deviceQuery Starting... CUDA Device Query (Runtime API) version (CUDART static linking) Detected 4 CUDA Capable device(s) Device 0: "Tesla P100-SXM2-16GB" CUDA Driver Version / Runtime Version 8.0 / 8.0 CUDA Capability Major/Minor version number: 6.0 Total amount of global memory: 16281 MBytes (17071669248 bytes) (56) Multiprocessors, ( 64) CUDA Cores/MP: 3584 CUDA Cores GPU Max Clock rate: 1481 MHz (1.48 GHz) Memory Clock rate: 715 Mhz Memory Bus Width: 4096-bit L2 Cache Size: 4194304 bytes Maximum Texture Dimension Size (x,y,z) 1D=(131072), 2D=(131072, 65536), 3D=(16384, 16384, 16384) Maximum Layered 1D Texture Size, (num) layers 1D=(32768), 2048 layers Maximum Layered 2D Texture Size, (num) layers 2D=(32768, 32768), 2048 layers Total amount of constant memory: 65536 bytes Total amount of shared memory per block: 49152 bytes Total number of registers available per block: 65536 Warp size: 32 Maximum number of threads per multiprocessor: 2048 Maximum number of threads per block: 1024 Max dimension size of a thread block (x,y,z): (1024, 1024, 64) Max dimension size of a grid size (x,y,z): (2147483647, 65535, 65535) Maximum memory pitch: 2147483647 bytes Texture alignment: 512 bytes Concurrent copy and kernel execution: Yes with 3 copy engine(s) Run time limit on kernels: No Integrated GPU sharing Host Memory: No Support host page-locked memory mapping: Yes Alignment requirement for Surfaces: Yes Device has ECC support: Enabled Device supports Unified Addressing (UVA): Yes Device PCI Domain ID / Bus ID / location ID: 2 / 1 / 0 Compute Mode: < Default (multiple host threads can use ::cudaSetDevice() with device simultaneously) > [...] > Peer access from Tesla P100-SXM2-16GB (GPU0) -> Tesla P100-SXM2-16GB (GPU1) : Yes > Peer access from Tesla P100-SXM2-16GB (GPU0) -> Tesla P100-SXM2-16GB (GPU2) : No > Peer access from Tesla P100-SXM2-16GB (GPU0) -> Tesla P100-SXM2-16GB (GPU3) : No > Peer access from Tesla P100-SXM2-16GB (GPU1) -> Tesla P100-SXM2-16GB (GPU0) : Yes > Peer access from Tesla P100-SXM2-16GB (GPU1) -> Tesla P100-SXM2-16GB (GPU2) : No > Peer access from Tesla P100-SXM2-16GB (GPU1) -> Tesla P100-SXM2-16GB (GPU3) : No > Peer access from Tesla P100-SXM2-16GB (GPU2) -> Tesla P100-SXM2-16GB (GPU0) : No > Peer access from Tesla P100-SXM2-16GB (GPU2) -> Tesla P100-SXM2-16GB (GPU1) : No > Peer access from Tesla P100-SXM2-16GB (GPU2) -> Tesla P100-SXM2-16GB (GPU3) : Yes > Peer access from Tesla P100-SXM2-16GB (GPU3) -> Tesla P100-SXM2-16GB (GPU0) : No > Peer access from Tesla P100-SXM2-16GB (GPU3) -> Tesla P100-SXM2-16GB (GPU1) : No > Peer access from Tesla P100-SXM2-16GB (GPU3) -> Tesla P100-SXM2-16GB (GPU2) : Yes deviceQuery, CUDA Driver = CUDART, CUDA Driver Version = 8.0, CUDA Runtime Version = 8.0, NumDevs = 4, Device0 = Tesla P100-SXM2-16GB, Device1 = Tesla P100-SXM2-16GB, Device2 = Tesla P100-SXM2-16GB, Device3 = Tesla P100-SXM2-16GB Result = PASS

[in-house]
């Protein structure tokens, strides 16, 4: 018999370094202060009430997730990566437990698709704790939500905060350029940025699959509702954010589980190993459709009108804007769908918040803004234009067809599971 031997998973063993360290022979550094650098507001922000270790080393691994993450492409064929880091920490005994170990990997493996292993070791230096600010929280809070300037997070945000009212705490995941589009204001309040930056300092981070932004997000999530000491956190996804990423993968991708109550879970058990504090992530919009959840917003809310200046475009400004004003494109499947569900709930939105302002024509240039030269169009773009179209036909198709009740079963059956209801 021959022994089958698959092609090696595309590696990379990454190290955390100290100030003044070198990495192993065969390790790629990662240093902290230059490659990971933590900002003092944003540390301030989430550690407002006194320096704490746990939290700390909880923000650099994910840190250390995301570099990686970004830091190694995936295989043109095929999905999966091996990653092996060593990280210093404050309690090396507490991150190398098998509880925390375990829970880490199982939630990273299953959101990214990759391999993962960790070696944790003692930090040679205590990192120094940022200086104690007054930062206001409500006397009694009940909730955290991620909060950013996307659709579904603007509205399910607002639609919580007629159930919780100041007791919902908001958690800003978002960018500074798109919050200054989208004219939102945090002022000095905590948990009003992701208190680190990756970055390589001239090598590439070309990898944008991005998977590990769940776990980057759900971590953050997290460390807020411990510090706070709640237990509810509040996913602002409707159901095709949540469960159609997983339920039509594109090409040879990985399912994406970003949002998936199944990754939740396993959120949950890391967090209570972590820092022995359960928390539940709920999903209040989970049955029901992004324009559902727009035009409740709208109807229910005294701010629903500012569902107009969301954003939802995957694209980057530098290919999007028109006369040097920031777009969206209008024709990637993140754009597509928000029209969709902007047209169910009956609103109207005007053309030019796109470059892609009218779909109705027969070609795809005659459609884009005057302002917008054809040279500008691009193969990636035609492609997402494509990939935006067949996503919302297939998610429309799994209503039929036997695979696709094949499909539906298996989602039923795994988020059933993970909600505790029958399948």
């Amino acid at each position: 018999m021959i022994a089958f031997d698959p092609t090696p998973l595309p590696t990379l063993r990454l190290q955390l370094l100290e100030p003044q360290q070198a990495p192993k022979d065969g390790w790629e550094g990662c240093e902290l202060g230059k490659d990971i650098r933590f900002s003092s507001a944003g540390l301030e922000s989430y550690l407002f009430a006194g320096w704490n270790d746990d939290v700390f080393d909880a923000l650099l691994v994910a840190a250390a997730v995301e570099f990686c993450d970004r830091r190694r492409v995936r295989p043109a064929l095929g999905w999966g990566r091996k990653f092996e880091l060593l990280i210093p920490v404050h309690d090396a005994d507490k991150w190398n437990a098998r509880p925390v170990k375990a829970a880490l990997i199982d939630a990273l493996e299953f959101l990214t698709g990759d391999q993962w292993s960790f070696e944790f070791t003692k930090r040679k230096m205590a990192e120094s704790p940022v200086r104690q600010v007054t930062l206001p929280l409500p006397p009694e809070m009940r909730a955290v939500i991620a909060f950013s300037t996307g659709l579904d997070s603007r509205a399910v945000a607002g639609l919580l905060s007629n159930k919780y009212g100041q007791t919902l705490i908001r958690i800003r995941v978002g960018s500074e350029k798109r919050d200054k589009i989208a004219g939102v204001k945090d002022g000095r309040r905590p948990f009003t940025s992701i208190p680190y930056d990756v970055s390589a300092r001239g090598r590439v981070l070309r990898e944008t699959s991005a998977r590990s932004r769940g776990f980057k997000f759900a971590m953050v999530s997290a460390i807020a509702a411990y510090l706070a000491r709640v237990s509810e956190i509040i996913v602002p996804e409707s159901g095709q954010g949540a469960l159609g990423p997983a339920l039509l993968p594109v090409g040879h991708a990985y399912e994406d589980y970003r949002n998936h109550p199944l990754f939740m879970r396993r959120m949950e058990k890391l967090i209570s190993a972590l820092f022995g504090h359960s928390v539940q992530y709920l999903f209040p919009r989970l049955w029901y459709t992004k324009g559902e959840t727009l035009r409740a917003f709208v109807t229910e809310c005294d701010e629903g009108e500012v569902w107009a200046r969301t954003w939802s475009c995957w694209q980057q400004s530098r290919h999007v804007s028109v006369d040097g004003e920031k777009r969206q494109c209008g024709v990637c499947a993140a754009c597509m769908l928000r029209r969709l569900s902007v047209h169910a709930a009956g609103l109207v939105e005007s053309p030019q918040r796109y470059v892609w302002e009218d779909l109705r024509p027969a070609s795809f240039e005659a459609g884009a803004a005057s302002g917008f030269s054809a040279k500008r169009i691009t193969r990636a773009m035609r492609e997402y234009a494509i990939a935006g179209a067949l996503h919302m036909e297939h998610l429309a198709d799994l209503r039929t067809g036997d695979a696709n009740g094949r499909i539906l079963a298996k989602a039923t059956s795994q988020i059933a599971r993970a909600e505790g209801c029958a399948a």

How to move forward – GPU systems with Host-to-Device NVLink
Due to the new high-speed NVLink connection, there is only one server on the market with both Host-to-Device and Device-to-Device NVLink connectivity. This system, leveraging IBM’s POWER8 CPUs and innovation from the OpenPOWER foundation (including NVIDIA and Mellanox), began shipments in fall 2016. Please contact us to learn more, or read about this OpenPOWER server. Academic discounts are available.
To learn more about the available NVIDIA Tesla “Pascal” GPUs and to compare with other versions of the Tesla product line, please review our “Pascal” Tesla GPU knowledge center article:
If you’re thinking about using GPUs for the first time, please consider getting in touch with us. We’ve been implementing GPU-accelerated systems for nearly a decade and have the expertise to help make your project a success!